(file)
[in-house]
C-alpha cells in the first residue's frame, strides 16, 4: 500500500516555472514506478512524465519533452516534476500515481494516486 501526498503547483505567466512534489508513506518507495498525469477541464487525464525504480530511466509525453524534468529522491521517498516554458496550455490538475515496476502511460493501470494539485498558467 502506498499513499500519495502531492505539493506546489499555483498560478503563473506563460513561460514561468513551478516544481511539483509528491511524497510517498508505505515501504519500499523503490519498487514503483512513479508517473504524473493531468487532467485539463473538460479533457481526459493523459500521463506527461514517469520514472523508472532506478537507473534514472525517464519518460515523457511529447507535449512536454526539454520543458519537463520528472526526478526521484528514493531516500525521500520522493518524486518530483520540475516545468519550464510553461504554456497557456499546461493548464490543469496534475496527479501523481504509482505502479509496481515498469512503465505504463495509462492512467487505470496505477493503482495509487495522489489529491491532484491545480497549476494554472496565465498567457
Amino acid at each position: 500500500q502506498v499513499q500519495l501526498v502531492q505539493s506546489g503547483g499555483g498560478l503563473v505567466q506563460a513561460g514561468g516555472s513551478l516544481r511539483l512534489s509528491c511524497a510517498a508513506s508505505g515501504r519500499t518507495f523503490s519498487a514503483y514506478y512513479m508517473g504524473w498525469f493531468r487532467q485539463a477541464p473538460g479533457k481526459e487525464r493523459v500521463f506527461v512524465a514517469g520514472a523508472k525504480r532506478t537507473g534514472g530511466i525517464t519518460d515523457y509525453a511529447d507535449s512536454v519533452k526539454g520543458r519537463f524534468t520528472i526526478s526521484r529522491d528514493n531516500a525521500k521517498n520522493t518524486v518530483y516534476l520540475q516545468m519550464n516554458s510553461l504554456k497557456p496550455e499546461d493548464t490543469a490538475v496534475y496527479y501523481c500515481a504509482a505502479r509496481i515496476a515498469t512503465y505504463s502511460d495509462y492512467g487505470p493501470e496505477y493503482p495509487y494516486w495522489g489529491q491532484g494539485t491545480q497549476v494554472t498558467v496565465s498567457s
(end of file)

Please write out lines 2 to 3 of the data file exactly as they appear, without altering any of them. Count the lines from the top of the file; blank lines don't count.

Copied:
C-alpha cells in the first residue's frame, strides 16, 4: 500500500516555472514506478512524465519533452516534476500515481494516486 501526498503547483505567466512534489508513506518507495498525469477541464487525464525504480530511466509525453524534468529522491521517498516554458496550455490538475515496476502511460493501470494539485498558467 502506498499513499500519495502531492505539493506546489499555483498560478503563473506563460513561460514561468513551478516544481511539483509528491511524497510517498508505505515501504519500499523503490519498487514503483512513479508517473504524473493531468487532467485539463473538460479533457481526459493523459500521463506527461514517469520514472523508472532506478537507473534514472525517464519518460515523457511529447507535449512536454526539454520543458519537463520528472526526478526521484528514493531516500525521500520522493518524486518530483520540475516545468519550464510553461504554456497557456499546461493548464490543469496534475496527479501523481504509482505502479509496481515498469512503465505504463495509462492512467487505470496505477493503482495509487495522489489529491491532484491545480497549476494554472496565465498567457
Amino acid at each position: 500500500q502506498v499513499q500519495l501526498v502531492q505539493s506546489g503547483g499555483g498560478l503563473v505567466q506563460a513561460g514561468g516555472s513551478l516544481r511539483l512534489s509528491c511524497a510517498a508513506s508505505g515501504r519500499t518507495f523503490s519498487a514503483y514506478y512513479m508517473g504524473w498525469f493531468r487532467q485539463a477541464p473538460g479533457k481526459e487525464r493523459v500521463f506527461v512524465a514517469g520514472a523508472k525504480r532506478t537507473g534514472g530511466i525517464t519518460d515523457y509525453a511529447d507535449s512536454v519533452k526539454g520543458r519537463f524534468t520528472i526526478s526521484r529522491d528514493n531516500a525521500k521517498n520522493t518524486v518530483y516534476l520540475q516545468m519550464n516554458s510553461l504554456k497557456p496550455e499546461d493548464t490543469a490538475v496534475y496527479y501523481c500515481a504509482a505502479r509496481i515496476a515498469t512503465y505504463s502511460d495509462y492512467g487505470p493501470e496505477y493503482p495509487y494516486w495522489g489529491q491532484g494539485t491545480q497549476v494554472t498558467v496565465s498567457s